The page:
Corollary 8.5.1.8. Let $F: \operatorname{\mathcal{C}}\rightarrow \operatorname{\mathcal{D}}$ and $U: \operatorname{\mathcal{D}}\rightarrow \operatorname{\mathcal{E}}$ be functors of $\infty$-categories, and let $\operatorname{\mathcal{C}}^{0} \subseteq \operatorname{\mathcal{C}}$ be a full subcategory. Suppose that $F$ is $U$-left Kan extended from $\operatorname{\mathcal{C}}^{0}$ at an object $X \in \operatorname{\mathcal{C}}$. If $Y \in \operatorname{\mathcal{C}}$ is a retract of $X$, then $F$ is also $U$-left Kan extended from $\operatorname{\mathcal{C}}^{0}$ at $Y$.

Proof. Without loss of generality, we may assume that $\operatorname{\mathcal{C}}$ is spanned by $\operatorname{\mathcal{C}}^{0}$ together with the objects $X$ and $Y$. By virtue of Proposition 7.3.7.6, we can further assume that $\operatorname{\mathcal{C}}^{0}$ contains the object $X$. In this case, Proposition 8.5.1.7 implies that the functors $F$ and $U \circ F$ are left Kan extended from $\operatorname{\mathcal{C}}^{0}$, so that $F$ is $U$-left Kan extended from $\operatorname{\mathcal{C}}^{0}$ by virtue of Remark 7.3.3.19. $\square$

Corollary 8.5.1.9. Let $F: \operatorname{\mathcal{C}}\rightarrow \operatorname{\mathcal{D}}$ and $U: \operatorname{\mathcal{D}}\rightarrow \operatorname{\mathcal{E}}$ be functors of $\infty$-categories. Suppose that $F$ is $U$-left Kan extended from a full subcategory $\operatorname{\mathcal{C}}^0 \subseteq \operatorname{\mathcal{C}}$. Then any functor $G: \operatorname{\mathcal{C}}\rightarrow \operatorname{\mathcal{D}}$ which is a retract of $F$ (in the $\infty$-category $\operatorname{Fun}(\operatorname{\mathcal{C}}, \operatorname{\mathcal{D}})$) is also $U$-left Kan extended from $\operatorname{\mathcal{C}}^0$.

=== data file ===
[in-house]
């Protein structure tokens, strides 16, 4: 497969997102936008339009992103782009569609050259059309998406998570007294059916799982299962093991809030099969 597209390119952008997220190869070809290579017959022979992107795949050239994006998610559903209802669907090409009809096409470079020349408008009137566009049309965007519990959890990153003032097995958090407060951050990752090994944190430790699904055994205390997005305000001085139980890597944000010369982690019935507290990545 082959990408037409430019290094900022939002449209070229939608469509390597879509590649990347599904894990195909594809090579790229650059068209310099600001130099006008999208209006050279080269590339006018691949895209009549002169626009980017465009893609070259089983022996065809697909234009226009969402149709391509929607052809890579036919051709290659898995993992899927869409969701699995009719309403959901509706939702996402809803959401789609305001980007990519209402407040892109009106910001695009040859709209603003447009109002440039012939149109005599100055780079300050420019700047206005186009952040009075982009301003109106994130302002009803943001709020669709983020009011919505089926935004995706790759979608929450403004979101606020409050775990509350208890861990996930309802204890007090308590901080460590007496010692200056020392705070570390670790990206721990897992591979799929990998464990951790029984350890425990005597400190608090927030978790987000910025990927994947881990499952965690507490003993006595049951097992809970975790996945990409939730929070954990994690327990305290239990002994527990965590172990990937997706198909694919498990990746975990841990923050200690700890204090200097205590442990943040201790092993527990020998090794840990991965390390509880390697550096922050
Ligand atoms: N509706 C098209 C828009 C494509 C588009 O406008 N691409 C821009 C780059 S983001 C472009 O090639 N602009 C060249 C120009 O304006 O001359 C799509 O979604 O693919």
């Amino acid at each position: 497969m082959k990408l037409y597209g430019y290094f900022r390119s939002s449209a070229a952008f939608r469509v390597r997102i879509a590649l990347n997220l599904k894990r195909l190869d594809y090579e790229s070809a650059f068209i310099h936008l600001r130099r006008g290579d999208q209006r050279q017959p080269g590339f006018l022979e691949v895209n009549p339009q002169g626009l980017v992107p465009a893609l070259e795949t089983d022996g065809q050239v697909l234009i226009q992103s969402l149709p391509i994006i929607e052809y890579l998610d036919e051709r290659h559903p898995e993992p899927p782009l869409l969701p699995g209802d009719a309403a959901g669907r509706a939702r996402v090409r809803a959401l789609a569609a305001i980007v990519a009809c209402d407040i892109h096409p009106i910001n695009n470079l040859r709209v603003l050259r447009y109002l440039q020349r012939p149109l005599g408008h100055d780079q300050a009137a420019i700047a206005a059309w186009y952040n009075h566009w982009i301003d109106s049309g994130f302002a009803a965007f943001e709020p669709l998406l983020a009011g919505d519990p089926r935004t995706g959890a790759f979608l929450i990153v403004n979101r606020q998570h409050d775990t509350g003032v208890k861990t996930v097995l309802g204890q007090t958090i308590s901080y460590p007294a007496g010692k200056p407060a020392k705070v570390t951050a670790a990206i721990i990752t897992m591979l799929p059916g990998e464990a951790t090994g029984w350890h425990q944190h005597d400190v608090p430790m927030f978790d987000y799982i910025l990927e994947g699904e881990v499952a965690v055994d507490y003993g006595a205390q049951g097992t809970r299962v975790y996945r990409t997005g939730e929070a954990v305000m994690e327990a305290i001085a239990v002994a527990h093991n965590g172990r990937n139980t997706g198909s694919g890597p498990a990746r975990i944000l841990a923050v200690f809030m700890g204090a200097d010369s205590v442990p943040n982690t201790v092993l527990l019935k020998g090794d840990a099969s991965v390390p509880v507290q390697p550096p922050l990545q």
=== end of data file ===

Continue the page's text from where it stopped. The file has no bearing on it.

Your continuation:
Proof. Let $\operatorname{ev}: \operatorname{\mathcal{C}}\times \operatorname{Fun}(\operatorname{\mathcal{C}}, \operatorname{\mathcal{D}}) \rightarrow \operatorname{\mathcal{D}}$ denote the evaluation functor. By virtue of Remark 7.3.3.3, the functor $F$ is $U$-left Kan extended from $\operatorname{\mathcal{C}}^{0}$ at an object $C \in \operatorname{\mathcal{C}}$ if and only if the functor $\operatorname{ev}$ is $U$-left Kan extended from $\operatorname{\mathcal{C}}^{0} \times \operatorname{Fun}(\operatorname{\mathcal{C}}, \operatorname{\mathcal{D}})$ at the object $(C,F)$. If this condition is satisfied, then Corollary 8.5.1.8 guarantees that $\operatorname{ev}$ is also $U$-left Kan extended from $\operatorname{\mathcal{C}}^{0} \times \operatorname{Fun}(\operatorname{\mathcal{C}}, \operatorname{\mathcal{D}})$ at the object $(C,G)$, so that $G$ is $U$-left Kan extended from $\operatorname{\mathcal{C}}^{0}$ at $C$. The desired result now follows by allowing the object $C \in \operatorname{\mathcal{C}}$ to vary. $\square$

Corollary 8.5.1.10. Let $U: \operatorname{\mathcal{D}}\rightarrow \operatorname{\mathcal{E}}$ be a functor of $\infty$-categories, let $K$ be a simplicial set, and suppose we are given a pair of diagrams $f,g: K^{\triangleright } \rightarrow \operatorname{\mathcal{D}}$. If $f$ is a $U$-colimit diagram and $g$ is a retract of $f$ (in the $\infty$-category $\operatorname{Fun}(K^{\triangleright }, \operatorname{\mathcal{D}})$), then $g$ is also a $U$-colimit diagram.